There a few things you have to take care of with chirality in biological systems:
First note, that for amino acids we usually use L and D instead of r and s nomencalture.
In chemistry the difference between chiral enantionemeres is usually really just a difference in light polarisation like you described, otherwise they can be thought of as identical, since they have identical chemical properties. This way of thinking does not apply to biochemistry - the moment enzymes (large molecules with very defined 3D structures) are involved the structural difference between the two forms becomes very important for each and every biological reaction.
In the case of single amino acids this means that D amino acids are toxic to eukaryotic cells, because their similarity to the D form allows them to interact with some of the enzymes that usually bind it, but the binding is not a perfect match so the enzymes get inhibited, which makes the D form toxic. (This is already described in the second paper you linked:)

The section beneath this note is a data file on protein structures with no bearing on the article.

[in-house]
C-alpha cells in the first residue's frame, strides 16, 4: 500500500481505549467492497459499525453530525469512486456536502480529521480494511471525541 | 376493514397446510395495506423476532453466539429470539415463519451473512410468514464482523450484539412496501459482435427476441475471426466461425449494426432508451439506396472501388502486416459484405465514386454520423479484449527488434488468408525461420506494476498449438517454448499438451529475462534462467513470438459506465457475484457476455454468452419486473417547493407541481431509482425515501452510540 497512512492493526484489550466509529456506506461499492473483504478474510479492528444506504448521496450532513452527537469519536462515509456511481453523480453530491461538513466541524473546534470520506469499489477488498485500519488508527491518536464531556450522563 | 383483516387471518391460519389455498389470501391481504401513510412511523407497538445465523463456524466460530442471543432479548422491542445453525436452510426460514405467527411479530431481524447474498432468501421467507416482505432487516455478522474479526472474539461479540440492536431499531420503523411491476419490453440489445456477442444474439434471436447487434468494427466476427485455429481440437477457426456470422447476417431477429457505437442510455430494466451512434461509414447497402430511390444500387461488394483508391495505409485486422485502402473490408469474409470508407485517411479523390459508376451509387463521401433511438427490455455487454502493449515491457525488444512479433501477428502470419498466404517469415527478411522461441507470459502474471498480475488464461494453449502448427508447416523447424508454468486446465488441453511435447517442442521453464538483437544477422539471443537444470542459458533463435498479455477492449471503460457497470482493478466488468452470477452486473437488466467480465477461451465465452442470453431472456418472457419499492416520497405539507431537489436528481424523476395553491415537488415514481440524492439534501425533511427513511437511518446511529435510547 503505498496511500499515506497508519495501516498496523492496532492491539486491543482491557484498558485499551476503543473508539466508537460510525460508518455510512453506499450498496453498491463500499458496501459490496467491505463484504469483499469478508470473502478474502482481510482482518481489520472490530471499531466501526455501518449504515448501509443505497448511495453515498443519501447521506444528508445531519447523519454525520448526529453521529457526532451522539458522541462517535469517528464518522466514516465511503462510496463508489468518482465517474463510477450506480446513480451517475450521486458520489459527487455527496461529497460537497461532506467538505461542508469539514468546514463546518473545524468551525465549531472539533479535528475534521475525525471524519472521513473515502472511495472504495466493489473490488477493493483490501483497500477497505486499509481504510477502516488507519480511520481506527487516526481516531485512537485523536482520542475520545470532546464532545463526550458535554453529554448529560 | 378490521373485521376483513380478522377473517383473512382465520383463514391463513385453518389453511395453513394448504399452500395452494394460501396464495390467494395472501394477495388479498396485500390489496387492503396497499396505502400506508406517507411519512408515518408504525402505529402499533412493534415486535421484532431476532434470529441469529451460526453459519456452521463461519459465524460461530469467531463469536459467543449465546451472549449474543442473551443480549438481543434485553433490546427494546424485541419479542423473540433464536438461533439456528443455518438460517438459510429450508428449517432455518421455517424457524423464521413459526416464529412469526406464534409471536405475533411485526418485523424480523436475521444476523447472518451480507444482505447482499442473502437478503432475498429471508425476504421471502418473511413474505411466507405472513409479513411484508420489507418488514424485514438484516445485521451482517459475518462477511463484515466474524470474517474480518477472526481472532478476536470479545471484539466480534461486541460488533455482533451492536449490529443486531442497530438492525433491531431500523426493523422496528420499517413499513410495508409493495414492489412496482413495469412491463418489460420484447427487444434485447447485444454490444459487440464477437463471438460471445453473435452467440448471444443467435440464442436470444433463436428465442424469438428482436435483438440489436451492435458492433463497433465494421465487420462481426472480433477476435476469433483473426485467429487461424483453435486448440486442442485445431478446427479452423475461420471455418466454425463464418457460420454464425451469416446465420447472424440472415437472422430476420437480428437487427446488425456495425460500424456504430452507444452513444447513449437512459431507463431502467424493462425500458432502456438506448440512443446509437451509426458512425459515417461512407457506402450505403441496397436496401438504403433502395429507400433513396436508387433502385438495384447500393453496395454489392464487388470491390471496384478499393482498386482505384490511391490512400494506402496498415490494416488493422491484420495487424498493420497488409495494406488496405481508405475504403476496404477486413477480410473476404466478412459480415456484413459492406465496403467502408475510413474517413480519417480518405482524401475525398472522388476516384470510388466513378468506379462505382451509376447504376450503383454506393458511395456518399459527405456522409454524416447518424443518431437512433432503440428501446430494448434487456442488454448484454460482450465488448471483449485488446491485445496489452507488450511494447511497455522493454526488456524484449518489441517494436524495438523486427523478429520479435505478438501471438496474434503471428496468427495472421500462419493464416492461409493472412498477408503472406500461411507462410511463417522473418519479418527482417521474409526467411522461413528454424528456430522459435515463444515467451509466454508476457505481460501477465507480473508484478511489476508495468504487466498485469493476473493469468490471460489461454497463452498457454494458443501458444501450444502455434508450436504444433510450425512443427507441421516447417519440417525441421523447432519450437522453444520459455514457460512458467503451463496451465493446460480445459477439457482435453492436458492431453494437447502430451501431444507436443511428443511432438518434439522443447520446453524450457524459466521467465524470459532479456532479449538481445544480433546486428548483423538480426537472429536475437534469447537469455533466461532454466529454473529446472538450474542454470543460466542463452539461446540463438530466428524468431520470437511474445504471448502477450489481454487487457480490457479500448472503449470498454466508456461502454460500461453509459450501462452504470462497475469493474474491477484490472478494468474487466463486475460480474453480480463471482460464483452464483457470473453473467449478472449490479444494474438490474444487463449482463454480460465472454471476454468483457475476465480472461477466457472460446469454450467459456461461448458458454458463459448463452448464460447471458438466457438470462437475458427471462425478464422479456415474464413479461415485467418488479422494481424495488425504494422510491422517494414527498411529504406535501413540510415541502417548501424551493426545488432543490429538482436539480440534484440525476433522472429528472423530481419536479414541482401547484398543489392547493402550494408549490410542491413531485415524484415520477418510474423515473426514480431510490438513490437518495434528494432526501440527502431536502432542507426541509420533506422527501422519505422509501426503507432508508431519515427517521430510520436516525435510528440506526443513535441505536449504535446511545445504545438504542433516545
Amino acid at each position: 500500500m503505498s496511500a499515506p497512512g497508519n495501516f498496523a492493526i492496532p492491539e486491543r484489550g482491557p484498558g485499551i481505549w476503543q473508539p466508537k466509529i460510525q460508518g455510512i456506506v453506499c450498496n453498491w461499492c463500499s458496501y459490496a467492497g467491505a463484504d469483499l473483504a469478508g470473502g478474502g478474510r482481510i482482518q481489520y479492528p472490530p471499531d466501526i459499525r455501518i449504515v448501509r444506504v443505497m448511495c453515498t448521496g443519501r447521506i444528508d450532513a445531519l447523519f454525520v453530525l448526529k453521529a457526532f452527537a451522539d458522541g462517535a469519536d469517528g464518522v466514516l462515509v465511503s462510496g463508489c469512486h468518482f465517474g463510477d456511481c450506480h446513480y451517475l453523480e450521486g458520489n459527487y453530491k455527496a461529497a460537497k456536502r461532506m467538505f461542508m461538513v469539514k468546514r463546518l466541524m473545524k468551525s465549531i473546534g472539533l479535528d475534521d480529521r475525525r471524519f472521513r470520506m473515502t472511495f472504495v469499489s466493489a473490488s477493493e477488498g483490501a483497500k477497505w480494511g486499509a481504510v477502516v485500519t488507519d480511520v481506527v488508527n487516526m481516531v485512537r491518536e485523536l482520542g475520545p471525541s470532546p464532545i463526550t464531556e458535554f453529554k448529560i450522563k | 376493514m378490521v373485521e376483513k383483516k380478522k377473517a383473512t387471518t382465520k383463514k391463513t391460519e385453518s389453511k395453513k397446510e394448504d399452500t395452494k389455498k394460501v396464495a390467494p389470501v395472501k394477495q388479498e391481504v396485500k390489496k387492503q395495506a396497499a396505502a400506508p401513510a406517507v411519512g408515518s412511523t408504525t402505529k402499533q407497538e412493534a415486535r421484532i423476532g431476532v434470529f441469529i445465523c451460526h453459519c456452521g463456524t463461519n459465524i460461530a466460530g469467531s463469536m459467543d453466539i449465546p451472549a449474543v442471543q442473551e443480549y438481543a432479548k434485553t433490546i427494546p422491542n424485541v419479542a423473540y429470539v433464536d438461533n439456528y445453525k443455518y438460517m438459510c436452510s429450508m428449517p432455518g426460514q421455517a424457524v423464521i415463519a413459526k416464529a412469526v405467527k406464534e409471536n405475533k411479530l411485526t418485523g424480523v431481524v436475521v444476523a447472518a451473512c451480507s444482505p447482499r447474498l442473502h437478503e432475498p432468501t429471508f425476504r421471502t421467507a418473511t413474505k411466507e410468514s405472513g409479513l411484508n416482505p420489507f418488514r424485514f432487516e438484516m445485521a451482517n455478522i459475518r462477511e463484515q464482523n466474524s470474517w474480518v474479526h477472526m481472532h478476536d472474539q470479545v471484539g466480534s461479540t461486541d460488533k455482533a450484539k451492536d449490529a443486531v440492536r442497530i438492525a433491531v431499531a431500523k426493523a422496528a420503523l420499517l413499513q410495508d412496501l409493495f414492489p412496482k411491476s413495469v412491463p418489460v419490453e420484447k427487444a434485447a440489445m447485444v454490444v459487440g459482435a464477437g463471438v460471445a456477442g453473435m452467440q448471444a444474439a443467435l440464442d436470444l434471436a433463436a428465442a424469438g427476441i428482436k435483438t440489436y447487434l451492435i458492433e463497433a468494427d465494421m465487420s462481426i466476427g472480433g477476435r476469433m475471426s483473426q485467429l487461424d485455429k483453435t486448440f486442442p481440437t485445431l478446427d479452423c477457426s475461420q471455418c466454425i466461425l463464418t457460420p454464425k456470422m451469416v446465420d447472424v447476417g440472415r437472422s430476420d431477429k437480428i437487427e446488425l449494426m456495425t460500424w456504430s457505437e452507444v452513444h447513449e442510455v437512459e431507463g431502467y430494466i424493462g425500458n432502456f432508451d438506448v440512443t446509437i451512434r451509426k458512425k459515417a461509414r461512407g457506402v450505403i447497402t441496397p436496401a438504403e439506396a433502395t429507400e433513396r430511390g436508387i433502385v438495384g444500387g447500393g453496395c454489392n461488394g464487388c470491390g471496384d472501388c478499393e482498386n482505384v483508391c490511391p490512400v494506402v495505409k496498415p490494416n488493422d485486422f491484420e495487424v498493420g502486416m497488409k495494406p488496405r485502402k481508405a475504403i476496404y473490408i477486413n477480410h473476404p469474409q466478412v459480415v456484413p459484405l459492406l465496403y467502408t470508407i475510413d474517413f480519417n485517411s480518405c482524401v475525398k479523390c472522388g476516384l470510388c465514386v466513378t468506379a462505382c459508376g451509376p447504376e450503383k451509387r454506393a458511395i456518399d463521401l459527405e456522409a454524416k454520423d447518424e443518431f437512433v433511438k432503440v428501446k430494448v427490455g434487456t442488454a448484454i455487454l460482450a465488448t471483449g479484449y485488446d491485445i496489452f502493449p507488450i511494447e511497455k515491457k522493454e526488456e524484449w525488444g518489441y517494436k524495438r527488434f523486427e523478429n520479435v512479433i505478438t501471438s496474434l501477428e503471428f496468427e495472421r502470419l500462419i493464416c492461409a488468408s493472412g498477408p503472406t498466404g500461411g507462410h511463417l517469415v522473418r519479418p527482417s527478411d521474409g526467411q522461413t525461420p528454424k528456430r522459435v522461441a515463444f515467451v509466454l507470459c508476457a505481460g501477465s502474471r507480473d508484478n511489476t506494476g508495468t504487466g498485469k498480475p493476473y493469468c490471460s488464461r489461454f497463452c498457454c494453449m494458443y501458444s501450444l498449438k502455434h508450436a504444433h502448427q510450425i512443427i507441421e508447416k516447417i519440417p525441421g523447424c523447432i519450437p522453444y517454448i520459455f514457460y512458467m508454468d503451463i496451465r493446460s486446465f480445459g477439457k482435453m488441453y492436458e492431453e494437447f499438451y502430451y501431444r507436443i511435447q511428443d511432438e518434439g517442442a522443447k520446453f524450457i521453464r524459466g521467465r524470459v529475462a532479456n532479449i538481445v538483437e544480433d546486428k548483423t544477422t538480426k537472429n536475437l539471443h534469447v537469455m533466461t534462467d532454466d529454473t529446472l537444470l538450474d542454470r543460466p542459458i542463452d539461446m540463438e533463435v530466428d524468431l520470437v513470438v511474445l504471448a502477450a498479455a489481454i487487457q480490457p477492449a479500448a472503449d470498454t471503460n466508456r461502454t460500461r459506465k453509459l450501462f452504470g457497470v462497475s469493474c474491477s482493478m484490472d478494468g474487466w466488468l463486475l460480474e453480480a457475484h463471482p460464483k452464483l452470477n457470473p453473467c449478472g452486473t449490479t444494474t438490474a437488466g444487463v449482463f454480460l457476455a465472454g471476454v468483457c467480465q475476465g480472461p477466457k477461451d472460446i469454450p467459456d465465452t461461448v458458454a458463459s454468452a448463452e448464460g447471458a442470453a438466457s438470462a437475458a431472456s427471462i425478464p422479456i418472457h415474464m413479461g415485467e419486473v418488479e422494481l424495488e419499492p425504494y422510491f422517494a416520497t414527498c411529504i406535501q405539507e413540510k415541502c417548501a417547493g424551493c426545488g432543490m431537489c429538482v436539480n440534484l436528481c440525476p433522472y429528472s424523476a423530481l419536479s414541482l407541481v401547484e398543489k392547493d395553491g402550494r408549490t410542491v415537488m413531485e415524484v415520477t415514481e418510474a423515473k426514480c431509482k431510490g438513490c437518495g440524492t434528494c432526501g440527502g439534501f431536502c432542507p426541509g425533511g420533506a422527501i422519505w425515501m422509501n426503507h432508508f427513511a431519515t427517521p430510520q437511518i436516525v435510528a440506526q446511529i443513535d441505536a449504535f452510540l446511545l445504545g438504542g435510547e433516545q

In animal studies, administration of D-amino acids to rats and chicks resulted in growth inhibition . In addition, serious damages such as suppression of the synthesis of glutamate oxaloacetate transaminase, glutamic pyruvic transaminase, and lactate dehydrogenase resulted from D-amino acids accumulation in animal tissues .
Now in your question you are asking about the difference between a toxin made from the 'wrong' amino acid. The thing is, this change of the protein will most likely mean, that its not a toxin anymore. A protein toxin is toxic because it can interact with other proteins, based on its 3D structure. This structure is based on the chemical and structural properties of the amino acids building it. If you change the underlying structure of every amino acid it will fold differently and you will get completely different protein - and not a mirrored version of the original protein/toxin.